My Best Days – How It Works for Me, a Recipe for Recovery

 

View of Serene Lake in Jacksonville, FL

The promises do come true. Give this recipe a try, you have nothing to lose! And to gain – clear your soul as serene as a blue sky and as calm as still waters.

 You may have heard “How it Works” read in a 12-Step meeting, or you may have wondered to yourself at some point, how do alcoholics and addicts actually stay sober? The reading comes from page 58 in the Big Book of Alcoholics Anonymous, and conveys a general understanding of how millions of humans, once addicted to drugs or alcohol found recovery through taking certain steps. Adding on to that, once a newcomer finds their groove, she or he quickly learns what works for them individually in their application of the program’s principles. As a result, finding his or her way. Like ingredients to a recipe, members of the fellowship often share suggestions that work for them to live sober and serene. Drawing on each other’s experience, strength and hope, members learn what works for them and truly live out the expression, “Live, and let live.”

 

The point is, it does work. That saying you hear the group chant at the end of every meeting is true, “It works if you work it!” It works with a unique blend of principles, steps, meetings, service — mix a variety of portions that all come together like a home-made-with-love delicious, and savored meal.

 

Wendy Plachek Chelsey, a Stepping Stones Alumnus, and remarkable woman in recovery offers us her hearty Recipe for Recovery! Wendy has been living in sobriety one day at a time for four years now — happy, joyous and free. She has a job she enjoys, healthy relationships, but most of all – a connection to her Higher Power.

 

Follow instructions carefully if you’re ready for a change in your life, if you’ve got nothing to lose, or if you are considering a new perspective.

 

My Best Days Recipe

by Wendy Plachek Chelsey, a Stepping Stone Alumna

Serves 4 (years in recovery)

A Pair of Seagulls

Recovery Tip: Remember the buddy system you learned in school? Recovery is like that. We’re all in this together. You are not alone.

 

You’ll need:

  • 12 doses (1 from each Step)
  • 1 happy thought for each grace in your life
  • A heap of readings from the Big Book, Alcoholics Anonymous
  • 1 Sponsor
  • A hand full of Sponsees
  • 4-5 Meetings per week
  • 3-4 Calls to another alcoholic (or as many as it takes, minimum of 1)
  • 1 Service Commitment
  • 2 Hands, full of Prayer

 

  1. Prayer + Gratitude
    My best days start with a morning prayer and a thought of the things in my life for which I am grateful. To me it is a daily reminder that I am powerless over my disease, and that I cannot do this by myself. So I make a repeated decision to turn my life over to God (my higher power).

 

  1. Work with a Sponsor
    Having a good sponsor is vital to my recovery. Early on in my recovery, I wasn’t willing to listen or do the work necessary to see the promises of this program. I blamed it on my sponsor but instead of finding a new one, I used that as an excuse to pull away from the program. If you find yourself in a situation where you aren’t able to work with a sponsor, don’t give up – call.  Keep calling down the list, try sponsorship again with someone else until you are able to find your match. Also, be honest with yourself. Your sponsor is your guide; they can’t do the work for you. YOU have to take action to make the program work for you.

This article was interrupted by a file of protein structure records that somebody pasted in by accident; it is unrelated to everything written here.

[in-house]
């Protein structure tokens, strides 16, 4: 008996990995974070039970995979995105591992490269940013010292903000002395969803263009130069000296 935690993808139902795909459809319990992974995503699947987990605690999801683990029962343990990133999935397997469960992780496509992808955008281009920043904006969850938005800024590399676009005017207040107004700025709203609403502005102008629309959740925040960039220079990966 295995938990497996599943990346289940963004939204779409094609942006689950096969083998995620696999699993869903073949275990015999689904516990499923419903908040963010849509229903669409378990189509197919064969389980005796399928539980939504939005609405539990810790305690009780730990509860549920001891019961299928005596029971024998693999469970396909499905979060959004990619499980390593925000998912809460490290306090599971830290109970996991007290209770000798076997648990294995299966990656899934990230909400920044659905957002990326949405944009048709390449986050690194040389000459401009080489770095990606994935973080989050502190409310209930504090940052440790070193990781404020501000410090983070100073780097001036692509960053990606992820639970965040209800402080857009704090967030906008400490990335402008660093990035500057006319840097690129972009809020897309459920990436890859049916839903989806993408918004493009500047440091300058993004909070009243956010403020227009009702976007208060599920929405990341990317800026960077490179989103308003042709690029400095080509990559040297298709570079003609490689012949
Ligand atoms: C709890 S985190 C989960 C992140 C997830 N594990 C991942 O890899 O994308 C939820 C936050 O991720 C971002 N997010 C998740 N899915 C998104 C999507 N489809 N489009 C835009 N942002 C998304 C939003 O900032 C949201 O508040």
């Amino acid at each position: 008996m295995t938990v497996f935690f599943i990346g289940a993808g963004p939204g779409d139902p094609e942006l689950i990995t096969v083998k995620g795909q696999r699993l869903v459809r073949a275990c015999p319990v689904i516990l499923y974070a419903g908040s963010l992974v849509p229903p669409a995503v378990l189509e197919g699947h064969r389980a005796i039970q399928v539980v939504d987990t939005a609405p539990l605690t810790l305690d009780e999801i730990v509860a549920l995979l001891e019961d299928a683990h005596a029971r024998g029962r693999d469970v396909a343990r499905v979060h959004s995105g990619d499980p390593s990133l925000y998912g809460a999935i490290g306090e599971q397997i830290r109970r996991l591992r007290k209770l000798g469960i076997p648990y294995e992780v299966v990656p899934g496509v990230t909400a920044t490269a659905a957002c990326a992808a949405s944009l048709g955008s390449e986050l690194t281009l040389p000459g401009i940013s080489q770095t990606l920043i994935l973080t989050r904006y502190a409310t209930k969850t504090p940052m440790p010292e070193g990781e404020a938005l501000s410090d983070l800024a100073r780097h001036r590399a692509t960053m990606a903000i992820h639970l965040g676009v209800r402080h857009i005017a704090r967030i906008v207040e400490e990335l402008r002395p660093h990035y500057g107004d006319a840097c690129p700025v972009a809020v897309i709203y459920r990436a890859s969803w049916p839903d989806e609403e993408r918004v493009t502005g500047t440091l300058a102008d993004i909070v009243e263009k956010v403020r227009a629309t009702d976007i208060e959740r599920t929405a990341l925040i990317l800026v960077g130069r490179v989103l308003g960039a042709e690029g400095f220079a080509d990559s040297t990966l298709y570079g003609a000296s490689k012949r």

1. 12 Steps, Work ‘Em!
    This is where you mix in the steps, one at a time and in order. Be sure to fully commit and accept Step 1 before moving on to Step 2. It is the foundation that glues the pieces of your recovery together. When I forget that I am powerless, or start to think that I can “manage” this on my own, it is a recipe for disaster!

 

  1. Meetings ‘n Readings
    A consistent blend of meetings, reading the Big Book, and working with my sponsor and sponsees are the core ingredients of my recovery. Through working the steps with my sponsor, she helps me with life’s problems, big and small.

    I love that I have someone I can call anytime and know that she is there for me and loves me without question.

     

 

  1. Carry the Message
    When working with sponsees, I not only have the opportunity to introduce someone new to the program, I’m reminded why I’m here. I seem to find a new perspective and I’m able to learn and grow each time I help someone.

 

  1. Serve It Up!
    I have helped with service work sporadically in the past – making coffee, chairing meetings, speaking at treatment centers – but recently made a commitment to a service position which has fueled my fire for this program. I count myself so lucky to have met these people. It’s truly the icing on the cake to be able to help others, have fun and make friends all at the same time.
By Stepping Stone Center for Recovery on February 22, 2017
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